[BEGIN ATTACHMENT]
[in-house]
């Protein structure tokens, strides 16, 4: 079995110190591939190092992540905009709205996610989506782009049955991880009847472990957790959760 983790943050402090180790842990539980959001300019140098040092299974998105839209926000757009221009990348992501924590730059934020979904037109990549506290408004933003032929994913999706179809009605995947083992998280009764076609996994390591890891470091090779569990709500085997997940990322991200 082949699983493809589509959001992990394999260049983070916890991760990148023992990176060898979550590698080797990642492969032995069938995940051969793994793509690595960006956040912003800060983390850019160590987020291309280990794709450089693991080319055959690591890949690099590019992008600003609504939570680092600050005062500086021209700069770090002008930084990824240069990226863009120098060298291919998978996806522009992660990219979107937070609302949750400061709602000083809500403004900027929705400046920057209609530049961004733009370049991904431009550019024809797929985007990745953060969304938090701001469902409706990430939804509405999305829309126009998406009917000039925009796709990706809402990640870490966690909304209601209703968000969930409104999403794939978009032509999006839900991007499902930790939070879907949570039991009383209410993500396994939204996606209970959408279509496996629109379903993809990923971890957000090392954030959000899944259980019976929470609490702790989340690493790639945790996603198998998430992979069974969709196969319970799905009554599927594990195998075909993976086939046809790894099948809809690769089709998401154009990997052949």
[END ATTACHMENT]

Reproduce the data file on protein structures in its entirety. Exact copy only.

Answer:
[in-house]
């Protein structure tokens, strides 16, 4: 079995110190591939190092992540905009709205996610989506782009049955991880009847472990957790959760 983790943050402090180790842990539980959001300019140098040092299974998105839209926000757009221009990348992501924590730059934020979904037109990549506290408004933003032929994913999706179809009605995947083992998280009764076609996994390591890891470091090779569990709500085997997940990322991200 082949699983493809589509959001992990394999260049983070916890991760990148023992990176060898979550590698080797990642492969032995069938995940051969793994793509690595960006956040912003800060983390850019160590987020291309280990794709450089693991080319055959690591890949690099590019992008600003609504939570680092600050005062500086021209700069770090002008930084990824240069990226863009120098060298291919998978996806522009992660990219979107937070609302949750400061709602000083809500403004900027929705400046920057209609530049961004733009370049991904431009550019024809797929985007990745953060969304938090701001469902409706990430939804509405999305829309126009998406009917000039925009796709990706809402990640870490966690909304209601209703968000969930409104999403794939978009032509999006839900991007499902930790939070879907949570039991009383209410993500396994939204996606209970959408279509496996629109379903993809990923971890957000090392954030959000899944259980019976929470609490702790989340690493790639945790996603198998998430992979069974969709196969319970799905009554599927594990195998075909993976086939046809790894099948809809690769089709998401154009990997052949």